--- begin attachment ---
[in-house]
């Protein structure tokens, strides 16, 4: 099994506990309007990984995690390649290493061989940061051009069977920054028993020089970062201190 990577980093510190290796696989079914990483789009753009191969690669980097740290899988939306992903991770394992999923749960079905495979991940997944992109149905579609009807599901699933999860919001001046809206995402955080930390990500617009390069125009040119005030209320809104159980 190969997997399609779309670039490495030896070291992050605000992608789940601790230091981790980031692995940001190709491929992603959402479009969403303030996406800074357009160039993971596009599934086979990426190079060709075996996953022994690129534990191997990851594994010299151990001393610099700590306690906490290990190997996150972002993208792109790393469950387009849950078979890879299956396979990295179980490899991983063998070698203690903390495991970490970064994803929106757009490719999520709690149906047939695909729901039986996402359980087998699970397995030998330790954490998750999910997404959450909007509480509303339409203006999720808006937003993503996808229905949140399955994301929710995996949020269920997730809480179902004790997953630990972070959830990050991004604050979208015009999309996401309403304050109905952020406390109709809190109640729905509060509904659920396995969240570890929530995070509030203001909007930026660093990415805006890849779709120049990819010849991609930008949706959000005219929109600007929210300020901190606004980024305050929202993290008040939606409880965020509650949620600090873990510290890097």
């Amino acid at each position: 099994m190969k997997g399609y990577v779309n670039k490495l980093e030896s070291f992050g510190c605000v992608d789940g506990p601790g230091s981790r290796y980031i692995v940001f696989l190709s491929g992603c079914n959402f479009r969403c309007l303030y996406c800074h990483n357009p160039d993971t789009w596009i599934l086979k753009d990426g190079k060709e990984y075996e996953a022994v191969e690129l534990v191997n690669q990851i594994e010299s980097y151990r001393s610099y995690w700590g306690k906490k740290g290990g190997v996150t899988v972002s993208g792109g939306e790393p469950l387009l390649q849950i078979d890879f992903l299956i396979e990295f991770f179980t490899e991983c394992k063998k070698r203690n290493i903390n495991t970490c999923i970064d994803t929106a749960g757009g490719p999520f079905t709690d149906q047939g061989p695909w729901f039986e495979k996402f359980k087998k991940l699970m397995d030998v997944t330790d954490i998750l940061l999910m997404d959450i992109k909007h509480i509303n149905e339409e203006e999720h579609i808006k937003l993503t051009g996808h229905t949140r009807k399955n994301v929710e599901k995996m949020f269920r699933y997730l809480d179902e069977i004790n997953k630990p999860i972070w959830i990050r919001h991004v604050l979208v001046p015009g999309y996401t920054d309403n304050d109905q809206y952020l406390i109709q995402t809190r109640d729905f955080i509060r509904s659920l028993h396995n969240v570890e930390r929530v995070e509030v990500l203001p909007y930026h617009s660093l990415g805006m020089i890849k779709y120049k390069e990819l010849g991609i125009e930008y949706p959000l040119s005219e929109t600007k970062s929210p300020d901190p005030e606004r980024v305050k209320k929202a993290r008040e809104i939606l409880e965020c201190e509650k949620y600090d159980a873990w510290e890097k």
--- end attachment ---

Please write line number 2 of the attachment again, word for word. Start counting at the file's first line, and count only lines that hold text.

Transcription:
């Protein structure tokens, strides 16, 4: 099994506990309007990984995690390649290493061989940061051009069977920054028993020089970062201190 990577980093510190290796696989079914990483789009753009191969690669980097740290899988939306992903991770394992999923749960079905495979991940997944992109149905579609009807599901699933999860919001001046809206995402955080930390990500617009390069125009040119005030209320809104159980 190969997997399609779309670039490495030896070291992050605000992608789940601790230091981790980031692995940001190709491929992603959402479009969403303030996406800074357009160039993971596009599934086979990426190079060709075996996953022994690129534990191997990851594994010299151990001393610099700590306690906490290990190997996150972002993208792109790393469950387009849950078979890879299956396979990295179980490899991983063998070698203690903390495991970490970064994803929106757009490719999520709690149906047939695909729901039986996402359980087998699970397995030998330790954490998750999910997404959450909007509480509303339409203006999720808006937003993503996808229905949140399955994301929710995996949020269920997730809480179902004790997953630990972070959830990050991004604050979208015009999309996401309403304050109905952020406390109709809190109640729905509060509904659920396995969240570890929530995070509030203001909007930026660093990415805006890849779709120049990819010849991609930008949706959000005219929109600007929210300020901190606004980024305050929202993290008040939606409880965020509650949620600090873990510290890097």